There have been many books, articles, and blog posts written about the use of ePortfolios in schools. Each time I read one, I am taken back to my experiences throughout my career in education.
My first introduction to using portfolios and not “work folders” was in the early 1990s. As elementary teachers we were excited to learn that we could have pizza boxes donated to our classroom as a method for gathering student artifacts throughout each quarter. We would then pick the last week of the quarter to have our students build a “memory book” of learning. Each page would have a learning goal, a piece of student work representing that goal, and a statement of reflection by the student.
Although I believed that having the students reflect on their learning was powerful, I did not believe I had learned enough to be an effective adviser of learning. So, in 1996, II volunteered to become a member an innovative task force, I was one of 5 elementary and special education teachers who agreed to allow the University of Kansas to implement digital portfolio processes into our classrooms. Our task was to identify if using digital portfolios showed a correlation between objectives taught and student learning. Our end product was a digital collection of student work that could be used during conferencing. These records of practice allowed the student to speak to how he or she believed the content objectives were met.
My third encounter with digital portfolio creation was in 2002- 2003. I was selected, by my school district, to participate in the the National Board of Professional Teachers certification process. This was a year long process that changed my teaching forever! I believe this change had to do with the requirement of creating a portfolio of work that was proof that my teaching was the cause of student learning. I was required to collect three types of artifacts: (a) video capture of student learning (b) written student work, and (c) an artifact that was physically constructed by the student. Then, I created written documentation for each artifact as evidence of my mastery of national board standards.During this process I learned the power of tying intentional goal setting, analysis of artifacts, and reflection was a key determinant in my every day practice as an educator.
My fourth encounter was two years ago. I created a portfolio of my scholarly and community work through Learning Management System (LMS). used by our university. At this point in my career, I had collected many digital artifacts created in a variety of digital platforms including Animoto, Prezi, and iMovie. My task was to create a portfolio for rank promotion that would provide proof of my competencies as an associate professor within the School of Education. Although I accomplished this task, I felt my ePortfolio was more of a digital repository than a reflective journey through my accomplishments. I knew I needed to learn more.
So when I had the opportunity to attend sessions at the 2015 AAC&U National conference in D.C. this year, I was excited to see an entire conference strand on using ePortfolios to enhance liberal learning in universities and colleges. The presentation that most moved me was presented by Wooster College.The presenters included:administration ( Dean for Curriculum and Academic Engagement and the Associate Dean for Academic Advising), faculty and chair of the education department, and a junior who was seeking a degree from the department of Communication Science and Disorders.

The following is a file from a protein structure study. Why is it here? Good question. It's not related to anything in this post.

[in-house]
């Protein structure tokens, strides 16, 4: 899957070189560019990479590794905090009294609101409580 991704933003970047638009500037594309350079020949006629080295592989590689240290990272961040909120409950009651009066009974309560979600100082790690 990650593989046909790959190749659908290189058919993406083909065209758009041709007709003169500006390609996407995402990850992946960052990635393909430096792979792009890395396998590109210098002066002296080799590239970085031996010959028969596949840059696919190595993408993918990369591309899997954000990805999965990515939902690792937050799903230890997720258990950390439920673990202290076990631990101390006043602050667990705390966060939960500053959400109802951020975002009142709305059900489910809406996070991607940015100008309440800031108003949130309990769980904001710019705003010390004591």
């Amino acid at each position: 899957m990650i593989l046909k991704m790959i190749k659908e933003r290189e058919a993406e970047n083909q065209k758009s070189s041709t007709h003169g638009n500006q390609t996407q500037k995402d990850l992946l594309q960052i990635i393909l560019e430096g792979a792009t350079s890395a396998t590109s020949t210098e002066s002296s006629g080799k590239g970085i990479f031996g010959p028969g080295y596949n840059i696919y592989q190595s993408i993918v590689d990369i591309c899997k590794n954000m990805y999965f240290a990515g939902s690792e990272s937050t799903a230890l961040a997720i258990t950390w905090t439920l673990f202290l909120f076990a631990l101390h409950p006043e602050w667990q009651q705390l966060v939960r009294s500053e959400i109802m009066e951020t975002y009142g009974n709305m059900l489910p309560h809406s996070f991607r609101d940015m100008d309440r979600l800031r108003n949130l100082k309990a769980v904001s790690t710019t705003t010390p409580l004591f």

This session was on the last day of the conference near lunch time, I wasn’t sure what to expect but I knew I wanted to increase ways to use ePortfolios at our university and this session spoke volumes to me.
They began by posting their mission statement:
…in a community of independent minds, working together to prepare students to become leaders of character and influence in an interdependent global community…Wooster graduates are creative and independent thinkers with exceptional abilities to ask important questions, research complex issues, solve problems, and communicate new knowledge and insight.
What I found interesting about the presentation and the college, was not the technical content of using ePortfolios per se but the enthusiasm and buy-in of speakers toward using this process.. Each person breathed the above missions statement and believed that ePortfolios was a road-map to achieving this mission.
Students began their freshman learning experience at Wooster College by using an advising ePortfolio to help align academic and social goals with their desired degree. Advising sessions were not simply identification of course offerings and selection but the capturing of conversations to support the architecture of a college learning experience. These advising ePortfolios required the students to.identify personal and learning needs to meet their stated goals.Here are a few tips I picked up:
The best advising portfolios promote discussion and questioning, are used for intentional planning, and lead to informed decisions and use of resources.
I had to ask myself if my advisees were taught from the beginning to build their learning and social experience at our university, or did I simply share the “required classes” within the time structure that was offered? After a loit of thought, I believe I attempted to accomplish the use of discussion and questioning during advising, but what I did not have was an electronic record, created by the student, to show their thinking during our sessions. What I had was a bank of notes I took to show I covered the needed content.
AHA! As a faculty member, my job during advising should help the student create a draft of his or her story of learning, make intentional edits along the way, and support eh student in creating his or her own voice as a learner at our university.
Thank you Wooster!.